By Brad Wenstrup –
It all began with two boats.
242 years ago, the Continental Congress authorized 2 armed vessels to search for ships supplying the British army with weapons and ammunition during the American Revolutionary War. Once the conflict concluded, the Continental Navy was disbanded until President George Washington became concerned with threats to American merchant ships from Barbary pirates. To address the threat, the Second Continental Congress passed the Naval Act of 1794 creating a permanent standing U.S. Navy, which consisted of six frigates. It’s the day we now celebrate as the Navy’s official birthday: October 13th.
We’ve come a long way since then. In the centuries following, the role and responsibilities of the U.S. Navy continued to evolve. After being drawn into World War II, the United States relied on its Navy as never before for diplomatic, deterrent, and defensive purposes. With a fleet of over 1,600 warships, American naval dominance was undisputed worldwide. By 1978 though, the number of ships had dwindled to under 400. In response, President Reagan began to rebuild a modern, 600-ship Navy with the ability to engage and project power in two simultaneous conflicts along separate fronts.
Today, if you ask an American citizen to guess the number of ships in the United States Navy, many assume Reagan-era levels. They are surprised to hear we have only 274 ships today, which means our Navy fleet is among the smallest since World War I. Additionally, according to the Vice Chief of Naval Operations, 2/3rds of all of our Navy’s strike fighters, the planes that are launching the entirety of the Navy’s attacks against ISIS, cannot fly. That is a staggering 67%. In 2015, the Marine Corps aviation deaths hit a five-year high as aircraft failed or pilots lacked adequate training hours. The Commander of all U.S. forces in the Pacific warns that, should the United States Navy continue to shrink, we risk becoming merely a regional rather than a global power.
The erosion of strength extends to all branches of the military. According to the Vice Chief of Staff of the Army, of the fifty-eight Brigade Combat Teams that our nation depends on to deploy overseas and defend our freedoms we comfortably enjoy here, only three could be called upon to fight tonight. The Heritage Foundation’s 2018 Index of U.S. Military Strength found that U.S. military capabilities continued to stand still or erode as world threats proliferated during 2017, reporting: “The result is an increasingly dangerous world threatening a significantly weaker America.”
We can’t afford to take these warnings lightly. All you have to do is flip open a newspaper or scroll through breaking news alerts on Twitter to get a glimpse of the complex national security threats we face all across the globe.
An American public far removed from the frontlines might wonder why all of this matters. Can’t we just shift our focus to home? While tempting to believe, we must realize the grave reality: the lack of a defense strategy, decades of repeated defense cuts, and continuous stop-gap funding, have chipped away at military readiness and created vacuums. And vacuums have detrimental effects on our ability to focus at home. Vacuums embolden our adversaries, allowing them to exhibit muscle on the world stage. We’ve seen this from North Korea, Iran, Russia, and China, to name a few. Vacuums force us to turn our attention abroad. Vacuums create risks – risks that, with a shrinking force, we simply cannot afford.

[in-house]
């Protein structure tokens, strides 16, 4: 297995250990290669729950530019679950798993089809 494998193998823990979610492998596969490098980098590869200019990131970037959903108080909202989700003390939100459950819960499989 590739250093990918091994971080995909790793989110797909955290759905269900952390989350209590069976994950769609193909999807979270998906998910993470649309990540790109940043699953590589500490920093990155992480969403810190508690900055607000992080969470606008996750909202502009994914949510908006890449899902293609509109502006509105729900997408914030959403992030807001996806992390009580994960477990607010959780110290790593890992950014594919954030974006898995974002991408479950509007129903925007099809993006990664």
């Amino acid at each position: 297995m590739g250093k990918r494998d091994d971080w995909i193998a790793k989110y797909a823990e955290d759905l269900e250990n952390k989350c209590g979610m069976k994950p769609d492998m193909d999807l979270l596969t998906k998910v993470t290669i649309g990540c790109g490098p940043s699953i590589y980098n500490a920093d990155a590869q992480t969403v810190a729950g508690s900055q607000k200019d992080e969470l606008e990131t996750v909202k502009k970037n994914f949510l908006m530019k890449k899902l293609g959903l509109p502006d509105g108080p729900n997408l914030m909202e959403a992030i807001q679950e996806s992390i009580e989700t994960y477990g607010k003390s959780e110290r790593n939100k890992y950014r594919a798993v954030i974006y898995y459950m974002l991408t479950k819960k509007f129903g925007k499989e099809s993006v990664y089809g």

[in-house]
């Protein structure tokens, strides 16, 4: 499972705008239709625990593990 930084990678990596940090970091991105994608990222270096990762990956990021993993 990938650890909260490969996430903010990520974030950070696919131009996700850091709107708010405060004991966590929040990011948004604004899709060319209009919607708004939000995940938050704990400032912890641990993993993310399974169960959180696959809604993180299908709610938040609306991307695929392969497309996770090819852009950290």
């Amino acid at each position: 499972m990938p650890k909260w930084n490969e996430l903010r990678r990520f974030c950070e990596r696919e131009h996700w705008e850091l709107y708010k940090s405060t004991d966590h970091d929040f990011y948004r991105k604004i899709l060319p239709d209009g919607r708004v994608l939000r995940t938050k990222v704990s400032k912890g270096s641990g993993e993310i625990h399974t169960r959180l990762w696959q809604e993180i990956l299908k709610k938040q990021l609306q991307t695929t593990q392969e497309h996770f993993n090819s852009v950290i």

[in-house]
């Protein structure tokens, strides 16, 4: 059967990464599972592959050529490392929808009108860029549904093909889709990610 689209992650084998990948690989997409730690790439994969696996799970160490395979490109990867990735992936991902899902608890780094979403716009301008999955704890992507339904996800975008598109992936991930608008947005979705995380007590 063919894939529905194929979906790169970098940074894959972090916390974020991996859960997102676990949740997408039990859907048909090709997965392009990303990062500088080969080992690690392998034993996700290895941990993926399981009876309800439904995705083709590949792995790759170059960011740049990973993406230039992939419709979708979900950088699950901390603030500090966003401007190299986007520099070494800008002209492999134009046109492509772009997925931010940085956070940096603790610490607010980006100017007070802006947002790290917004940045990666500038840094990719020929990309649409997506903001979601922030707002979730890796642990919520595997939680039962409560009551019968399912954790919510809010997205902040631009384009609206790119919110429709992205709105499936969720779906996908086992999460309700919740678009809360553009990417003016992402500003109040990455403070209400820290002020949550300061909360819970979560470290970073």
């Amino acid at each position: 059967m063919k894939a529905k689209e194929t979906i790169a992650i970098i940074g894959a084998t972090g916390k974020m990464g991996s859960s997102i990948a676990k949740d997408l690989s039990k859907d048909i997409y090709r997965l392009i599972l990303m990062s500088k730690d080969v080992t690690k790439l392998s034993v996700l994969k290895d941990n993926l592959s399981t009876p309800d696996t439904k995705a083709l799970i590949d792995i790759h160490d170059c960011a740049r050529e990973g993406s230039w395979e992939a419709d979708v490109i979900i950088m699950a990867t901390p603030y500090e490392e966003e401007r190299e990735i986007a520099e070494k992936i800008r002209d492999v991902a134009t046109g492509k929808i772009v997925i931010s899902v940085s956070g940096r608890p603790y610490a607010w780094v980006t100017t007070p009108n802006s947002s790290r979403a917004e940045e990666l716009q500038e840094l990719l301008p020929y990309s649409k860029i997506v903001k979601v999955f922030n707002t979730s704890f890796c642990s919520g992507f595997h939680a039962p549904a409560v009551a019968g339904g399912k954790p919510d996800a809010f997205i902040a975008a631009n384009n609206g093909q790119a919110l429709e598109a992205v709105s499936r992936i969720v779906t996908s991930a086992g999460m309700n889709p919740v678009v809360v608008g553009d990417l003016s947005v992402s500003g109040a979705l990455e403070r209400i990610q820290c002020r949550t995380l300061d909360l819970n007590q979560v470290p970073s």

President Trump has been vocal in his support for reforming, repairing, and rebuilding the U.S. military. Part of that platform is a promise to rebuild the Navy to a 355-ship fleet, a number that mirrors the Navy’s recent force-structure assessment that said it needed 355 ships to meet the demands on its forces. Just last week, I was proud to join 152 of my colleagues in a letter of support for President Trump’s call to restore military readiness and fully fund our national defense. As the Senate and House prepare to go to conference over the annual defense budget bill or National Defense Authorization Act, this needs to be the shared goal. We need to remember who our true adversaries are. We need to be a credible deterrent. We need to stand united against the threats we face. And we need to stand ready.
To provide for the common defense is a core constitutional duty. But we don’t build unparalleled American military power in order to be an aggressor. To the contrary, we maintain a strong defense to prevent conflict. We build a strong defense so more of our servicemembers can stay home rather than serve across the world for multiple deployments on the front-lines. We build a strong defense so Americans can attend school, gather with friends in their backyards, go to baseball games, and tuck their children in bed at night without fear. We build a strong military – fully prepared and always ready – today so we don’t have to deploy it tomorrow.
What will future generations say about our ability to address the challenges we face today? If we continue to uphold our constitutional duty of providing for the common defense, I’m confident history will tell the story of a strong America, an America that is the sower of peace.
Brad Wenstrup is a United States Congressman from the state of Ohio.